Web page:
The Fed announced over two months ago plans for a $250 billion facility to buy corporate bonds in the secondary market, and another $500 billion of new issuance (the primary market). Until Tuesday, the Fed had purchased $3 billion of exchange-traded bond funds under this program, called the Secondary Market Corporate Credit Facility. Yesterday, they officially declared the launch of individual bond purchases and gave details on the program mechanics, whereby they will accumulate a corporate-bond portfolio mimicking a broad, diversified market index of bonds. Any bond that was investment-grade in credit rating as of March 22 is eligible (including those “fallen angels” that have since been downgraded to junk).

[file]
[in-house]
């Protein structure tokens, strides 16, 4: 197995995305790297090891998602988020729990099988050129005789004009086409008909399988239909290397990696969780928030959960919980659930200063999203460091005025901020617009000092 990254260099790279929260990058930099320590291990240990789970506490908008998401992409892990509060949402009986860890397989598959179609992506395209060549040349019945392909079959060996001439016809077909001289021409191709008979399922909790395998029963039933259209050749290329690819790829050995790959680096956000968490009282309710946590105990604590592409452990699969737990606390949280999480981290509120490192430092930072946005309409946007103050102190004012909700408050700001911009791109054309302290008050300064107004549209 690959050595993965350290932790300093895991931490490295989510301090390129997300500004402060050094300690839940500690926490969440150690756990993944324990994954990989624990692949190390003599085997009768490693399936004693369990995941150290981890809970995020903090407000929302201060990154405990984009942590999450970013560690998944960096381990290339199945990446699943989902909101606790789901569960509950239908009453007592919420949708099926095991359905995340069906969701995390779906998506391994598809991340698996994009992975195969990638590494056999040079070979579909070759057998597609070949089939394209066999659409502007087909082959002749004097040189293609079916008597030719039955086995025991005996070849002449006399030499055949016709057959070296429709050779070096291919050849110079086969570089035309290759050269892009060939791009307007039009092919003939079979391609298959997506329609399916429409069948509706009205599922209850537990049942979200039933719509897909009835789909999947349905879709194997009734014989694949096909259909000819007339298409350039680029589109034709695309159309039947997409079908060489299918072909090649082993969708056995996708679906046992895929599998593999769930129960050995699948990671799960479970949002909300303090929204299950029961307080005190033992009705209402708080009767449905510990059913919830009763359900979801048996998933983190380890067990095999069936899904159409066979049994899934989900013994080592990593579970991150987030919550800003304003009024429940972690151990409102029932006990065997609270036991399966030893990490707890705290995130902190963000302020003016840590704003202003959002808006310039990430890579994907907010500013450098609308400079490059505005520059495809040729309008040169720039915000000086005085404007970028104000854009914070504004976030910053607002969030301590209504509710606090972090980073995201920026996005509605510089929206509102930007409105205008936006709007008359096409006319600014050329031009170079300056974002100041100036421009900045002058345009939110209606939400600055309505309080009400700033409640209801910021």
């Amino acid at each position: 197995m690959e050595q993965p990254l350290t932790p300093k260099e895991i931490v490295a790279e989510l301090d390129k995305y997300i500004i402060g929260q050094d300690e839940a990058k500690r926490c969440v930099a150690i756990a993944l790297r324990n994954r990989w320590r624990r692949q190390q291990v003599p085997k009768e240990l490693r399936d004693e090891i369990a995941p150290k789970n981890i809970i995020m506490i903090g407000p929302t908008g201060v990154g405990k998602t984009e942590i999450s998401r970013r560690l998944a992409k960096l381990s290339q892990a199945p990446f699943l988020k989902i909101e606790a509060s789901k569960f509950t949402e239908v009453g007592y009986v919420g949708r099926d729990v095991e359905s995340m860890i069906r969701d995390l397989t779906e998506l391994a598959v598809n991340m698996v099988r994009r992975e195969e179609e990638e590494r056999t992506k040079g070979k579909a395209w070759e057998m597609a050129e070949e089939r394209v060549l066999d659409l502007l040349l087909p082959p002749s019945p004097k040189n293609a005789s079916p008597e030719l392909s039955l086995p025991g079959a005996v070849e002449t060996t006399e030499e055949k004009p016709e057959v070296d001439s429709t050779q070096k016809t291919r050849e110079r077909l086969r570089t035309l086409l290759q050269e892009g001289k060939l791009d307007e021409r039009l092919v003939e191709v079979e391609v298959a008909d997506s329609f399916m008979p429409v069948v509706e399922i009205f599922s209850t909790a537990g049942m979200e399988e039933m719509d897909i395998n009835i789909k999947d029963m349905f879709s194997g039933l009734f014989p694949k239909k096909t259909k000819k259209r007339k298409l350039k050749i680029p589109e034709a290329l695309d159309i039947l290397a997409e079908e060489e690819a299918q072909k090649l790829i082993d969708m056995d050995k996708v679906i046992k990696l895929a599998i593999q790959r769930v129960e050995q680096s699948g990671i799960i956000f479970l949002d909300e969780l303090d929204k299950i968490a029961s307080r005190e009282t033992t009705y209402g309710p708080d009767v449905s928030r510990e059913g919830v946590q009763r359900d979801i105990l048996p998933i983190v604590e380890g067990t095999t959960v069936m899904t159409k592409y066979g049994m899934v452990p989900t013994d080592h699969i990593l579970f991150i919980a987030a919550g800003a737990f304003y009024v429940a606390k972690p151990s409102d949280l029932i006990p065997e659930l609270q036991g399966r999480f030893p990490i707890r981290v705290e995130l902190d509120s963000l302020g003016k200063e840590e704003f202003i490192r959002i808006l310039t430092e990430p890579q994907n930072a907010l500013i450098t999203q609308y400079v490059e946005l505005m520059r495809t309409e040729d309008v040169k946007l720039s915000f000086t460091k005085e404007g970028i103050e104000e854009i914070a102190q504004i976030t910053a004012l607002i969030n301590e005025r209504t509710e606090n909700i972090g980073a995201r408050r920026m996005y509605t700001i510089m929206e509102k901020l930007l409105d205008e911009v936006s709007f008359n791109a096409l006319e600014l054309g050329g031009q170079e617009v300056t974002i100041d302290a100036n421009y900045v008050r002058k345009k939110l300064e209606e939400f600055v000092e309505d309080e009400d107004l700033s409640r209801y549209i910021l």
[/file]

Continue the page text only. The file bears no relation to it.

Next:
This means the Fed can operate as if they are not transacting with the individual companies, which subjects the companies to certain criteria and disclosures, but rather as if it were broad-based and index-like. This satisfies the criteria of the 13(3) provisions and removes a stigma from companies whose debt the Fed buys. Ultimately, it is hard to really explain why they are doing what they are doing . . . because the benefit of it (tighter spreads, more-fluid credit markets) was achieved by the announcement of the program, not the actual purchases they are about to make. This creates the false impression that the buying itself is now obsolete, when in fact, credit levels simply reflect what the Fed telegraphed was coming.
The real takeaway is how indicative this is of the Fed’s commitment to a “anything it takes” approach to monetary policy for the foreseeable future.